The above-stated and other objects and advantages of the invention will become apparent from the following description when taken with the accompanying drawings. It will be understood, however, that the drawings are for purposes of illustration and are not to be construed as defining the scope or limits of the invention, reference being had for the latter purpose to the claims appended hereto.

BRIEF DESCRIPTION OF THE DRAWINGS In the drawings wherein like reference characters denote like parts in the several views;

FIG. 1 is a top plan view of a contact lens case made in accordance with one embodiment of this invention, the case being shown in the fully open position;

FIG. 2 is a left end elevational view thereof;

FIG. 3 is a right end elevational view thereof;

FIG. 4 is a side elevational view thereof;

FIG. 5 is a cross-sectional view taken along the line VV of FIG. 4;

FIG. 6 is a cross-sectional view taken along the line Vl VI of FIG. 4;

FIG. 7 is a cross-sectional view taken along the line VII VII of FIG. 4;

FIG. 8 is a side elevational view showing the case in the partially closed position;

FIG. 9 is a corresponding view but showing the case in the fully closed position; and

FIG. 10 is a top plan view showing a duplex case made in accordance with another embodiment of the invention.

DESCRIPTION OF PREFERRED EMBODIMENTS Referring now to FIGS. 1 4, a contact lens case made in accordance with one embodiment of this invention comprises a unitary assemblage made of a flexibleplastic, such as polyethylene, and includes a lensreceiving portion 10, a cylindrical member 11 and a cap 12, these parts being joined together by the relatively narrow strap portions 13 and 14. The lensreceiving portion is of a generally rectangular configuration having side walls 16 and 17, extending upwardly from a flat base 18, a flat tab 19 and a circular lenssupporting platform 20. Extending upwardly from this platform is lens positioner 21 formed of four arms disposed at right angles to each other, said arms having convex end walls resulting in a dome-like configuration when viewed in elevation from any angle. The platform 20 is undercut (FIG. 8) to form an external circular lip 22. The cylindrical member 1 1 has a relatively wide external flange 23 and a relatively narrow internal lip 24 formed at one end thereof. The other end of the cylindrical member is closed except for the hole 25, which hole is smaller than a contact lens. This other end of the cylindrical member also includes an external lip 26. The cap 12 has a pull tab 27 extending from the closed bottom thereof, that is, the tab is generally co-planar with the strap portions 13 and 14 when the case is in the fully open position. An internal lip 28 (FIG. 5) is formed at the open end of the cap.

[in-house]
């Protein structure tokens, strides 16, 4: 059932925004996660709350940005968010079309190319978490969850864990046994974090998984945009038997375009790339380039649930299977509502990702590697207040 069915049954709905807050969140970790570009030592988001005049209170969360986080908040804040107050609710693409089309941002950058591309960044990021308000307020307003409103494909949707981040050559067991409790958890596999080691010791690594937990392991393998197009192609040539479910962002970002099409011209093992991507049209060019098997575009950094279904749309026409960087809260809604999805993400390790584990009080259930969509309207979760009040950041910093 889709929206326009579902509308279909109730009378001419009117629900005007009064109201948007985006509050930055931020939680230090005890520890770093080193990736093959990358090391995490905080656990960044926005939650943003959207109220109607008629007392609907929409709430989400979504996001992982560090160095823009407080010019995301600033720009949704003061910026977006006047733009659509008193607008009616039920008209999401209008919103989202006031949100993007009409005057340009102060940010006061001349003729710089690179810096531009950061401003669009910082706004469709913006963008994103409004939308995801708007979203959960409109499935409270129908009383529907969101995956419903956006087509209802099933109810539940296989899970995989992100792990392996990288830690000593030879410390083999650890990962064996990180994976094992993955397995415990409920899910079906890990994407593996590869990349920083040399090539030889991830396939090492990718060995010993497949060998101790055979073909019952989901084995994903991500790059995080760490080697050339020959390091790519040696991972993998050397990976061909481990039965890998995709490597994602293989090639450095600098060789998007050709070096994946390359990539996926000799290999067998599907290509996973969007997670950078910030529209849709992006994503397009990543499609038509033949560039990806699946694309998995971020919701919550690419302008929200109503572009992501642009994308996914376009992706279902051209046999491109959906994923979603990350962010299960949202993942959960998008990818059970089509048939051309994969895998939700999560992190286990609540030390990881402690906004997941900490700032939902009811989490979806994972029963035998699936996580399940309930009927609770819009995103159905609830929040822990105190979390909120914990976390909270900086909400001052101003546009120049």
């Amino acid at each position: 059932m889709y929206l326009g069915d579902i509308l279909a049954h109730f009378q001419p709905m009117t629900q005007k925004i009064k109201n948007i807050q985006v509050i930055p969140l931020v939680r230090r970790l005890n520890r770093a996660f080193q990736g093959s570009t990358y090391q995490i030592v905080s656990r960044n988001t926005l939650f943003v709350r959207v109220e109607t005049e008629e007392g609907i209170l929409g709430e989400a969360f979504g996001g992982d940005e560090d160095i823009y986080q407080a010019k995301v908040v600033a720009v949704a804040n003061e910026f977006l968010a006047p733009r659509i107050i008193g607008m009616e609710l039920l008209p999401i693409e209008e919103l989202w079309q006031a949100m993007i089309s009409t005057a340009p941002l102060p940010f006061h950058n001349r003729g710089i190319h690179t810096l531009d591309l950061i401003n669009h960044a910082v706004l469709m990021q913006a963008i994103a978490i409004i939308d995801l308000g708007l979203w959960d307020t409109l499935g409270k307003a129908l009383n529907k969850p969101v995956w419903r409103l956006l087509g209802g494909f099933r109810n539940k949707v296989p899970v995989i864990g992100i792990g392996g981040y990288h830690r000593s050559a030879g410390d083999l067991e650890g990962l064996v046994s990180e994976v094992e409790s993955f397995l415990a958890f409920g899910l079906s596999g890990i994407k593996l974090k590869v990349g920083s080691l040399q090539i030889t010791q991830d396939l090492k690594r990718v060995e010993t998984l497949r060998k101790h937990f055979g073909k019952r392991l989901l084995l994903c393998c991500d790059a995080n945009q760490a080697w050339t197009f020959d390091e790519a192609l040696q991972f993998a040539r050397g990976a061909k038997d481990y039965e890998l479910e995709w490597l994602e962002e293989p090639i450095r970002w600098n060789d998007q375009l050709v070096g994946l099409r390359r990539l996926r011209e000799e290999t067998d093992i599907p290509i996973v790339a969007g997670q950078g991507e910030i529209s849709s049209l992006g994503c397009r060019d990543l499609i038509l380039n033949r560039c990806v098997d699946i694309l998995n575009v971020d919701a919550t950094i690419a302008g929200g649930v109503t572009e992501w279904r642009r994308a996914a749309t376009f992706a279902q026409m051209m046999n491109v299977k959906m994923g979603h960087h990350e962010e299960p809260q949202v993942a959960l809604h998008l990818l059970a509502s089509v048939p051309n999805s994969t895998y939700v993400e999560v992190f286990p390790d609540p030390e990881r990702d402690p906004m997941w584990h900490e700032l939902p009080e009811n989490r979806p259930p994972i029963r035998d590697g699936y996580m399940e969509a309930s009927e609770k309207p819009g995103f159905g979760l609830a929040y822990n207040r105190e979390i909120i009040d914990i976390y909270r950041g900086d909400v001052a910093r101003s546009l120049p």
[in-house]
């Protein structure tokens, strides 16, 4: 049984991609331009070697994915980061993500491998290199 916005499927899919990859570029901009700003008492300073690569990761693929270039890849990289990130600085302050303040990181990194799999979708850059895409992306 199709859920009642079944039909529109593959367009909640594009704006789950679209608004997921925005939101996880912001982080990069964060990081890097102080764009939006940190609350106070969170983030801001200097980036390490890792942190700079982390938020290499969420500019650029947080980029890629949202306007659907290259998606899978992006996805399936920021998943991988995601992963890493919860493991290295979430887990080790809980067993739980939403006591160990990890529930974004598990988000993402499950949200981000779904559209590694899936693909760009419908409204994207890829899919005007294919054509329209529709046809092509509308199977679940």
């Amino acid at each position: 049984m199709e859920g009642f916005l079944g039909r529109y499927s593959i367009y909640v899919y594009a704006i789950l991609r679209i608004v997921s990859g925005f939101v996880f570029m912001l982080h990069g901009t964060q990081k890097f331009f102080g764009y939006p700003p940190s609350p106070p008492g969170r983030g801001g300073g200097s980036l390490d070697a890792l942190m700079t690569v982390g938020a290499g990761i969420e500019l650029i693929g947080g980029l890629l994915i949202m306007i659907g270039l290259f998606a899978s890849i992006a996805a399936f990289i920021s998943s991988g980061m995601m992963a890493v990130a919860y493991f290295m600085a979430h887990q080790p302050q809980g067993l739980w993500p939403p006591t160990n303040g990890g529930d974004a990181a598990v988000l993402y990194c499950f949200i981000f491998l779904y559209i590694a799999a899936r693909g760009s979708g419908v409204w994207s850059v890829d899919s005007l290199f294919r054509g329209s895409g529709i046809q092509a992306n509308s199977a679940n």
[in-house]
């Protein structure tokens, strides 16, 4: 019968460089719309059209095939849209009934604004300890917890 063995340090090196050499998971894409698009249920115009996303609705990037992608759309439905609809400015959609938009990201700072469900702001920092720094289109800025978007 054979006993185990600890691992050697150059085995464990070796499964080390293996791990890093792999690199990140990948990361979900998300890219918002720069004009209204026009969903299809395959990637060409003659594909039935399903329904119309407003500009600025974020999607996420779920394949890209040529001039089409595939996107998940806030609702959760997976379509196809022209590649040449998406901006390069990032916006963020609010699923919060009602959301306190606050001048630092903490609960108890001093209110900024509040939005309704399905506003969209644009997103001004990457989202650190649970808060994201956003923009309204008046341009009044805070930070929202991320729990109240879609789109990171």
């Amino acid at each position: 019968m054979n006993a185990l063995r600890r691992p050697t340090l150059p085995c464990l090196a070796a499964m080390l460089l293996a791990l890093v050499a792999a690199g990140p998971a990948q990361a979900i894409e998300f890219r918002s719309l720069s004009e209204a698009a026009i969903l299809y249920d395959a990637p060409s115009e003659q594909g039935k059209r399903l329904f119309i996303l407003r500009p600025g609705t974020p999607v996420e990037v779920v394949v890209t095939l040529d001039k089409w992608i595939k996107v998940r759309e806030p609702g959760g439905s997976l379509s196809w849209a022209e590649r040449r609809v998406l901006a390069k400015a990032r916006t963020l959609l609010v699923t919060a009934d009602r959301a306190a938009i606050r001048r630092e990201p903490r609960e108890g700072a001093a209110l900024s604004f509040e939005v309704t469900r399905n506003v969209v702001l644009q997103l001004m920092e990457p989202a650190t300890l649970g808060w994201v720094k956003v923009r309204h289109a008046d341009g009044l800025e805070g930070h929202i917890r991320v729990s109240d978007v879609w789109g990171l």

In use, a contact lens is placed upon the platform 20, in the inverted position. The flexible strap portion 13 now is bent back upon itself to position the cylindrical member 11 over the platform 20 and the lens, after which the cylindrical member is pressed downward firmly until it snaps into place, the internal lip 24 on the cylindrical member and the external lip 22 on the platform cooperating to provide the snap action. With the cylindrical member snapped into place, as shown in FIG. 8, the external flange 23 of the cylindrical mem ber, (FIG. 6) is pressed firmly against the flat base 18 of the lens-receiving portion 10, (FIG. 3), thereby forming a fluid-tight chamber except for the opening 25 formed in the bottom wall of the cylindrical member. This opening now overlies the contact lens and the axial length of the cylindrical member is such that the chamber will hold a specific amount of liquid. The user now fills the chamber with a suitable aqueous solution, bends the strap portion 14 back upon itself and snaps the cover 12 over the cylindrical member, such snap action being provided by the external flange 26 on the cylindrical member, (FIG. 6) and the internal lip 28 formed in the cap, (FIG. FIG. 9 shows the lens case in the fully-closed postion, it being apparent that the contact lens is immersed in the solution contained in a liquid-tight chamber. It is here pointed out that the two strap portions 13 and 14 include sections of a reduced thickness, as visible in FIG. 4, thereby to facilitate the bending of the strap portions to position the cylindrical member over the lens supporting platform and to position the cap over the cylindrical member. To remove the contact lens, the user grasps the tab 27 and pries the cap from the cylindrical member. By grasping the cap, the user now pries the cylindrical member from the platform, preferably over a sink. Alternatively, the